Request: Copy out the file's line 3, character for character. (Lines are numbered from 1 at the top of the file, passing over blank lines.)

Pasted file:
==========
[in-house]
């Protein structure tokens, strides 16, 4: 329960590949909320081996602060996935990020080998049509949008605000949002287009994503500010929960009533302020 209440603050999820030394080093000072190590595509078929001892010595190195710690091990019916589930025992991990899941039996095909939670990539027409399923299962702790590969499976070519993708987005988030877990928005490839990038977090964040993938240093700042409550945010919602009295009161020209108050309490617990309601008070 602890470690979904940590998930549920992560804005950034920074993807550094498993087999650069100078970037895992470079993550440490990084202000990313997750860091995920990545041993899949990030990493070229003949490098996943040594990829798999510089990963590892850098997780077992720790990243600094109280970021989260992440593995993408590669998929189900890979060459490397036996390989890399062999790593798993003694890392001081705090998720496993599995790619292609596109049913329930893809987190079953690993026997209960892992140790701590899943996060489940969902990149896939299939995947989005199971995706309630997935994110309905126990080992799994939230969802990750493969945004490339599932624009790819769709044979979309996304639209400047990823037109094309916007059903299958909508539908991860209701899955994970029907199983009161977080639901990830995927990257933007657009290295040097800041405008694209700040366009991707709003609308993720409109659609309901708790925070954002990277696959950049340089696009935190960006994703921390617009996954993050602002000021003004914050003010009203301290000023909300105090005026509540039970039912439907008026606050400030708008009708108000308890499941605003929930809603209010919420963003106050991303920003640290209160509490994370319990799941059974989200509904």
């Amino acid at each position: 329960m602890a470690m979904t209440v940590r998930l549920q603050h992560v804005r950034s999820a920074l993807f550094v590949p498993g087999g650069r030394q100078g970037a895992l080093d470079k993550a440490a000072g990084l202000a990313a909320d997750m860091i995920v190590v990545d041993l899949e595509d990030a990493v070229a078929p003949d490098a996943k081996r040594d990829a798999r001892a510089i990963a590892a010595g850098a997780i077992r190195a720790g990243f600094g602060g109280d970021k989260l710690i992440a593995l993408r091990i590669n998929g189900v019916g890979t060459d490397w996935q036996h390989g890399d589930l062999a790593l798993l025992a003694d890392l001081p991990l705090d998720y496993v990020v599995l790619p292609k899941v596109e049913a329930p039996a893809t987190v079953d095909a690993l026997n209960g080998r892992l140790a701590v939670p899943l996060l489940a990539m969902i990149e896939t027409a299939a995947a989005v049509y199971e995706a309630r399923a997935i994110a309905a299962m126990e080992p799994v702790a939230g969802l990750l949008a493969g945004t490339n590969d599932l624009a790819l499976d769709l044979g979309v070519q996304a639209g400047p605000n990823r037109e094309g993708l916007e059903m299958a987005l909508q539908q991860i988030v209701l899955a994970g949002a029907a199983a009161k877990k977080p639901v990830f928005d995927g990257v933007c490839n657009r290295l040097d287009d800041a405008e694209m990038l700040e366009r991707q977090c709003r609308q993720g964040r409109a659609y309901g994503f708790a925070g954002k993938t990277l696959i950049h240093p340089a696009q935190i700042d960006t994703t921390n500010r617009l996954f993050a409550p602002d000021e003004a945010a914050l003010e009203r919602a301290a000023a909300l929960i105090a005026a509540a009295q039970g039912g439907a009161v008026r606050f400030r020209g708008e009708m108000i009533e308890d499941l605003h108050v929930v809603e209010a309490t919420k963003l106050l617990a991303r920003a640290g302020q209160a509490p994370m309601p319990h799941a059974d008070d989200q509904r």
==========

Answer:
């Amino acid at each position: 329960m602890a470690m979904t209440v940590r998930l549920q603050h992560v804005r950034s999820a920074l993807f550094v590949p498993g087999g650069r030394q100078g970037a895992l080093d470079k993550a440490a000072g990084l202000a990313a909320d997750m860091i995920v190590v990545d041993l899949e595509d990030a990493v070229a078929p003949d490098a996943k081996r040594d990829a798999r001892a510089i990963a590892a010595g850098a997780i077992r190195a720790g990243f600094g602060g109280d970021k989260l710690i992440a593995l993408r091990i590669n998929g189900v019916g890979t060459d490397w996935q036996h390989g890399d589930l062999a790593l798993l025992a003694d890392l001081p991990l705090d998720y496993v990020v599995l790619p292609k899941v596109e049913a329930p039996a893809t987190v079953d095909a690993l026997n209960g080998r892992l140790a701590v939670p899943l996060l489940a990539m969902i990149e896939t027409a299939a995947a989005v049509y199971e995706a309630r399923a997935i994110a309905a299962m126990e080992p799994v702790a939230g969802l990750l949008a493969g945004t490339n590969d599932l624009a790819l499976d769709l044979g979309v070519q996304a639209g400047p605000n990823r037109e094309g993708l916007e059903m299958a987005l909508q539908q991860i988030v209701l899955a994970g949002a029907a199983a009161k877990k977080p639901v990830f928005d995927g990257v933007c490839n657009r290295l040097d287009d800041a405008e694209m990038l700040e366009r991707q977090c709003r609308q993720g964040r409109a659609y309901g994503f708790a925070g954002k993938t990277l696959i950049h240093p340089a696009q935190i700042d960006t994703t921390n500010r617009l996954f993050a409550p602002d000021e003004a945010a914050l003010e009203r919602a301290a000023a909300l929960i105090a005026a509540a009295q039970g039912g439907a009161v008026r606050f400030r020209g708008e009708m108000i009533e308890d499941l605003h108050v929930v809603e209010a309490t919420k963003l106050l617990a991303r920003a640290g302020q209160a509490p994370m309601p319990h799941a059974d008070d989200q509904r």